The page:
SD: – I try to not use the intellect whenever I execute any art form. It becomes dull, if I do. I only use intellect when I take in information, not when I release it. If I follow that rule, it usually takes care of itself. The spirit , emotion AND intellect is all there by itself – because the intellect was fed at an earlier stage. It’s a timing thing. I also think that too often, “emotion” is looked upon as a “lower standing” thing in todays artistic world. I do not agree with that. Emotion is just a vehicle through which the expression and intellect travel. It’s just a “how”. Not the subject itself. That’s why the first take is usually the best during a recording session! After that, one starts to overthink and it becomes pretentious and unexciting (a paradox as ones aim is to try sound more exciting 🙂 So forced emotion created by the intellect is not my thing. However, I am a great admirer of authentic ‘raw emotional expression’ but too often I hear logic trying to reduce that. They naturally co-exist: ‘A primitive intellectual’ is my favorite expression (founded by the late Dutch composer Louis). And finally, I do think dynamics are underrated. The spectrum is enormous! It’s an entire musical landscape on it’s own.

JBN: – What do you love most about your new album 2022: Strictly Business, how it was formed and what you are working on today.

SD: – ‘Strictly Business’ is my first solo album. It’s different because I follow my own vocals playing the piano myself. When I usually have musicians comping / following me. In that sense, this album is completely different. And I love comping myself, especially during rubato sections. As I know

when and where I will enter with the voice, I can make very quick changes with the piano (+ being as crazy dynamic as I want!). So it becomes more spontaneous (and maybe extreme) that way as I am pulling all the triggers as vocals AND piano is produced by ONE person.. But of course, if you have great communication with a musician comping you, that can happen as well.

New CD – 2022 – Buy from here

Duner cover

JBN: – How did you select the musicians who play on the album?

SD: – I selected myself for the musical reasons mentioned above in question 6 and the fact t that I can be totally independent for this gig!

JBN: – There’s a two-way relationship between audience and artist; are you okay with delivering people the emotion they long for?

SD: – Yes, I am. But first, I write what I feel, what is my art. Then, if they like it, even better. If they don’t, it is what it is. I have a hard time faking it.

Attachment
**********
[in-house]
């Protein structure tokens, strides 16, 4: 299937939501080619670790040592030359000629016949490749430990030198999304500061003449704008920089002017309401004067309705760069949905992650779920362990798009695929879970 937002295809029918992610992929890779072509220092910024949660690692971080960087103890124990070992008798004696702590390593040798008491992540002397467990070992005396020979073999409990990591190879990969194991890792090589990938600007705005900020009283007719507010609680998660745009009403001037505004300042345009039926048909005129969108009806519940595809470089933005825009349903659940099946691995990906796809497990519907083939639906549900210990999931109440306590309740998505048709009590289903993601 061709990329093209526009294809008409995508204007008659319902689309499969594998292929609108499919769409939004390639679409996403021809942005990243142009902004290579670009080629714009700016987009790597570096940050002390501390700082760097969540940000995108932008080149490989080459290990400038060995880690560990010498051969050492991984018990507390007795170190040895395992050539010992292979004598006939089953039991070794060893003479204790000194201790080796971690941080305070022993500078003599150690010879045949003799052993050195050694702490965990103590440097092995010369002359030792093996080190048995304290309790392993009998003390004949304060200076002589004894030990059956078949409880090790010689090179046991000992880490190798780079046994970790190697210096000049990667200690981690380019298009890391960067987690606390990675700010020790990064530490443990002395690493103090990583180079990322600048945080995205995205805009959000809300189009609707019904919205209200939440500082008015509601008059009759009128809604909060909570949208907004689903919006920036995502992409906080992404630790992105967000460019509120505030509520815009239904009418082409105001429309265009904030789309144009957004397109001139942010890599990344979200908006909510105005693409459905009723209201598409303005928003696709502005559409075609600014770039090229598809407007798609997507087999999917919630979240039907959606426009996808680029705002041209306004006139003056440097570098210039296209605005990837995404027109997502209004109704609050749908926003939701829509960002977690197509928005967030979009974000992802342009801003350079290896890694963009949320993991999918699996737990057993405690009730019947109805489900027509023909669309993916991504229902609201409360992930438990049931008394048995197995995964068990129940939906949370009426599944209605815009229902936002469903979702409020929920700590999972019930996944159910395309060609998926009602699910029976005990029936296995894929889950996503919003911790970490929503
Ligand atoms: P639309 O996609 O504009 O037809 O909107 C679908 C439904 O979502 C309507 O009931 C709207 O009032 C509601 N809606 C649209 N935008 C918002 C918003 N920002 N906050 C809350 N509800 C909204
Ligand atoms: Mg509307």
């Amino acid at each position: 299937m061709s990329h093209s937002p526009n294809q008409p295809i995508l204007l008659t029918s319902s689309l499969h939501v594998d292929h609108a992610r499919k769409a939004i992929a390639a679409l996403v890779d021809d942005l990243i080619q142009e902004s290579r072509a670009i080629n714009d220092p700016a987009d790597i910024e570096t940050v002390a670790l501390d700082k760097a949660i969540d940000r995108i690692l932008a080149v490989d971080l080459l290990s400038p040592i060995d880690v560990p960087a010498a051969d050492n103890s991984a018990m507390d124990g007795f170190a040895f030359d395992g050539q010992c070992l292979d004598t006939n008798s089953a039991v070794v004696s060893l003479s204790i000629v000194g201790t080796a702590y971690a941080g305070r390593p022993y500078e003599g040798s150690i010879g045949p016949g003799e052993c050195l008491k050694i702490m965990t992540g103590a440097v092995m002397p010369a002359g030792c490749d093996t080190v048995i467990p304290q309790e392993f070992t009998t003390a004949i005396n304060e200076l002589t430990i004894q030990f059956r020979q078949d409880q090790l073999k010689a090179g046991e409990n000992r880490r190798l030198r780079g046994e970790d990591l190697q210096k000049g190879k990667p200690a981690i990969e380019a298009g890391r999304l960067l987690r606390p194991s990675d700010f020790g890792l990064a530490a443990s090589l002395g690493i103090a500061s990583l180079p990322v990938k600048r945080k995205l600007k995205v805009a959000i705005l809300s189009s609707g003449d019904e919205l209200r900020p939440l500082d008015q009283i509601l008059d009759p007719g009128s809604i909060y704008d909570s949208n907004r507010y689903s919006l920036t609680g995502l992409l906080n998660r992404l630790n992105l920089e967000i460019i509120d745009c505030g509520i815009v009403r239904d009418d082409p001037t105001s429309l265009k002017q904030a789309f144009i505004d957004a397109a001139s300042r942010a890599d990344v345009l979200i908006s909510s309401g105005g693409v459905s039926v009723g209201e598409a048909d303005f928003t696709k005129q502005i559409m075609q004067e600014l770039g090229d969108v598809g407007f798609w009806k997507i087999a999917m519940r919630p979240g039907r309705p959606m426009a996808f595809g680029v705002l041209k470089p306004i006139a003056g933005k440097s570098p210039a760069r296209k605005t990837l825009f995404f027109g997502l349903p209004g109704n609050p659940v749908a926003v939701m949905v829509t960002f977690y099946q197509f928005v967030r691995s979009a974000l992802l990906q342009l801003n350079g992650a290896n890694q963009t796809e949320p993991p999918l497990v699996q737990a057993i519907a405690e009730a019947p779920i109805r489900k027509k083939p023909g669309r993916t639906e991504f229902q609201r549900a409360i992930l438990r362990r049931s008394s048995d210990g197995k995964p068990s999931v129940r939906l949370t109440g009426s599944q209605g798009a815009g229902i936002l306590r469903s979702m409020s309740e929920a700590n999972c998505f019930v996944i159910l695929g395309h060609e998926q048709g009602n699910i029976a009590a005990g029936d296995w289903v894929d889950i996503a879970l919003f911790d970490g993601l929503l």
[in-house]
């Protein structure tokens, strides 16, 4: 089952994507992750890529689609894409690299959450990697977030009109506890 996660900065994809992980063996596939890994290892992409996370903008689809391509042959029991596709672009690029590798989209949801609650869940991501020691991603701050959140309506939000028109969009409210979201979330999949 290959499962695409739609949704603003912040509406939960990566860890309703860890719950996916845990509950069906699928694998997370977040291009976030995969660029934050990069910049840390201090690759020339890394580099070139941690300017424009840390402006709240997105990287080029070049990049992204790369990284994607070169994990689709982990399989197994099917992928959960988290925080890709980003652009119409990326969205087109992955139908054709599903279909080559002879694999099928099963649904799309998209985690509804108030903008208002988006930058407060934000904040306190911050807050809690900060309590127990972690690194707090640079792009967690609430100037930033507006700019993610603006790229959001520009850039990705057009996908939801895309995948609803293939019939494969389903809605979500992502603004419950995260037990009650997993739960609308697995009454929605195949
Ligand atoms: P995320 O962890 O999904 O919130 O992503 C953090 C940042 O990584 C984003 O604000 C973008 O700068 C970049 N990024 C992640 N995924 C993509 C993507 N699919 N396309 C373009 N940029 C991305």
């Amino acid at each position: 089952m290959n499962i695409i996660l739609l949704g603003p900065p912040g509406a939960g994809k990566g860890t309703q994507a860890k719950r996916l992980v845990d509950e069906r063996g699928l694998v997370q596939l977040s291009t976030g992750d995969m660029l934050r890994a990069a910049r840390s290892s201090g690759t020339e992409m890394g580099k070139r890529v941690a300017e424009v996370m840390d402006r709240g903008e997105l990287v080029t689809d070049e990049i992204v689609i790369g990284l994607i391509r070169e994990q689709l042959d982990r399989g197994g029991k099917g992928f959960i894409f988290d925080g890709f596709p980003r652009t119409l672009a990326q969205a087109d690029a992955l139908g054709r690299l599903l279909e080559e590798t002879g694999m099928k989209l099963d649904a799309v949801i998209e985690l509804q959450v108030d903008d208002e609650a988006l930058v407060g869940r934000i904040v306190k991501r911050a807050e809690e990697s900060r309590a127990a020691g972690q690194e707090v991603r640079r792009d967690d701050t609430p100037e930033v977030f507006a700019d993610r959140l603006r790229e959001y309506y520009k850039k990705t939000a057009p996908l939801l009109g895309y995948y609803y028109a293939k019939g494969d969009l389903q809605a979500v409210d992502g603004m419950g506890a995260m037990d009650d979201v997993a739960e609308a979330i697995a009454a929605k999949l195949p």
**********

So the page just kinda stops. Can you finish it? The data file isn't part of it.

JBN: – Can you share any memories from gigs, jams, open acts and studio sessions over the years?

SD: – Yes, I recently had the most amazing “sitting in on two tunes” gig with the legendary drummer Tommy Campbell & band at Django’s in NYC the other week. Where everything felt explosive, easy and fun!!!That’s how it is singing with a master drummer.

JBN: – How can we get young people interested in jazz when most of standard tunes are half a century old?

SD: – Invite them to play. Make jazz schools for kids. First of all, they already love to improvise in daily life, more than adults, don’t they?! So it should be easy getting kids interested in jazz . But make them try it out by actually  PLAYING first and having FUN with it. Bring instruments to schools, have them “sit in” with jazz groups during master classes? There are lots of ways!

JBN: – John Coltrane once said that music was his spirit. How do you perceive the spirit and the meaning of life?

SD: – Looking inwards and not outwards. Take care of what you already have and develop it. However, hard these days as there is an OVERLOAD of input from outside.

JBN: – If you could change one single thing in the musical world and that would become reality, what would that be?

SD: – Two issues I’d like to see improved in the music industry:

In my experience, 4 out of 5 times, R has been a very ‘shady’ and disappointing business/service. There is no way an artist can control what they do (or don’t do) for you. Or if they finance their top 20 % with the income they receive from the 80 % ? A very tempting but sad thought.

Another old issue for female musicians remain: Have a listen to my CD ’Strictly ’

JBN: – Whom do you find yourself listening to these days?

SD: – George Crumb.

JBN: – Have you ever given a free concert during your entire concert career? At the bottom line, what are your expectations from our interview?

SD: – Yes, I  have. I don’t know!

Interview by Simon Sargsyan